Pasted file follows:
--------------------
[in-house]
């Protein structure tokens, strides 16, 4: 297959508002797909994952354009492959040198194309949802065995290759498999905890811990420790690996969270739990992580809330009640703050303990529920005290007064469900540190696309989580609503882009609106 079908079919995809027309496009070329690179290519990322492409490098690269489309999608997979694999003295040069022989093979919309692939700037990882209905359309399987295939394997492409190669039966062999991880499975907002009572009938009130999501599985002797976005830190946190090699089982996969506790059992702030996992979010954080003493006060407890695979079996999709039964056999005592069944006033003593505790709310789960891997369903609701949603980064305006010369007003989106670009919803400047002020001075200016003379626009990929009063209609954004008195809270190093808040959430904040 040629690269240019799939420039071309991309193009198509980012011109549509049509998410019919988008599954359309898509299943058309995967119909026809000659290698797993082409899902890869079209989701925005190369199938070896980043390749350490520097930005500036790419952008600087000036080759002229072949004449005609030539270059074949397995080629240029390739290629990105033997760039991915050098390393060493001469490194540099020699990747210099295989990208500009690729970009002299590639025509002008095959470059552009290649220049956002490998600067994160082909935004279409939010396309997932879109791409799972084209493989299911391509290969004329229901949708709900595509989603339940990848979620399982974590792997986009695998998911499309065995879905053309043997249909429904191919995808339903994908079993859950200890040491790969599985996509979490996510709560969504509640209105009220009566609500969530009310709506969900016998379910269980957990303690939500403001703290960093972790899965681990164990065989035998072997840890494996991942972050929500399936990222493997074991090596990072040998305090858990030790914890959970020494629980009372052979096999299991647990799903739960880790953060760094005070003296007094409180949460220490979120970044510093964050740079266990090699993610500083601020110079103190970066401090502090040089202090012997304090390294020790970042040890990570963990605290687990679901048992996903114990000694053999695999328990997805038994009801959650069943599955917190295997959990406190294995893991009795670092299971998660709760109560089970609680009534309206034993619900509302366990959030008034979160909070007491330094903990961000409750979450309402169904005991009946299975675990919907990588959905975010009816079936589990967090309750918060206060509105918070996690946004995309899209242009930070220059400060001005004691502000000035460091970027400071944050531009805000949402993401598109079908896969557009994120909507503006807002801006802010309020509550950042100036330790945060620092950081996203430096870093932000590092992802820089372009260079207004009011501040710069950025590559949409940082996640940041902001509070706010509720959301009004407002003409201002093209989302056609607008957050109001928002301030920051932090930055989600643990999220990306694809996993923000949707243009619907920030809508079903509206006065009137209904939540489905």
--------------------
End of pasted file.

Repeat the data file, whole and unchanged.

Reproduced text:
[in-house]
């Protein structure tokens, strides 16, 4: 297959508002797909994952354009492959040198194309949802065995290759498999905890811990420790690996969270739990992580809330009640703050303990529920005290007064469900540190696309989580609503882009609106 079908079919995809027309496009070329690179290519990322492409490098690269489309999608997979694999003295040069022989093979919309692939700037990882209905359309399987295939394997492409190669039966062999991880499975907002009572009938009130999501599985002797976005830190946190090699089982996969506790059992702030996992979010954080003493006060407890695979079996999709039964056999005592069944006033003593505790709310789960891997369903609701949603980064305006010369007003989106670009919803400047002020001075200016003379626009990929009063209609954004008195809270190093808040959430904040 040629690269240019799939420039071309991309193009198509980012011109549509049509998410019919988008599954359309898509299943058309995967119909026809000659290698797993082409899902890869079209989701925005190369199938070896980043390749350490520097930005500036790419952008600087000036080759002229072949004449005609030539270059074949397995080629240029390739290629990105033997760039991915050098390393060493001469490194540099020699990747210099295989990208500009690729970009002299590639025509002008095959470059552009290649220049956002490998600067994160082909935004279409939010396309997932879109791409799972084209493989299911391509290969004329229901949708709900595509989603339940990848979620399982974590792997986009695998998911499309065995879905053309043997249909429904191919995808339903994908079993859950200890040491790969599985996509979490996510709560969504509640209105009220009566609500969530009310709506969900016998379910269980957990303690939500403001703290960093972790899965681990164990065989035998072997840890494996991942972050929500399936990222493997074991090596990072040998305090858990030790914890959970020494629980009372052979096999299991647990799903739960880790953060760094005070003296007094409180949460220490979120970044510093964050740079266990090699993610500083601020110079103190970066401090502090040089202090012997304090390294020790970042040890990570963990605290687990679901048992996903114990000694053999695999328990997805038994009801959650069943599955917190295997959990406190294995893991009795670092299971998660709760109560089970609680009534309206034993619900509302366990959030008034979160909070007491330094903990961000409750979450309402169904005991009946299975675990919907990588959905975010009816079936589990967090309750918060206060509105918070996690946004995309899209242009930070220059400060001005004691502000000035460091970027400071944050531009805000949402993401598109079908896969557009994120909507503006807002801006802010309020509550950042100036330790945060620092950081996203430096870093932000590092992802820089372009260079207004009011501040710069950025590559949409940082996640940041902001509070706010509720959301009004407002003409201002093209989302056609607008957050109001928002301030920051932090930055989600643990999220990306694809996993923000949707243009619907920030809508079903509206006065009137209904939540489905």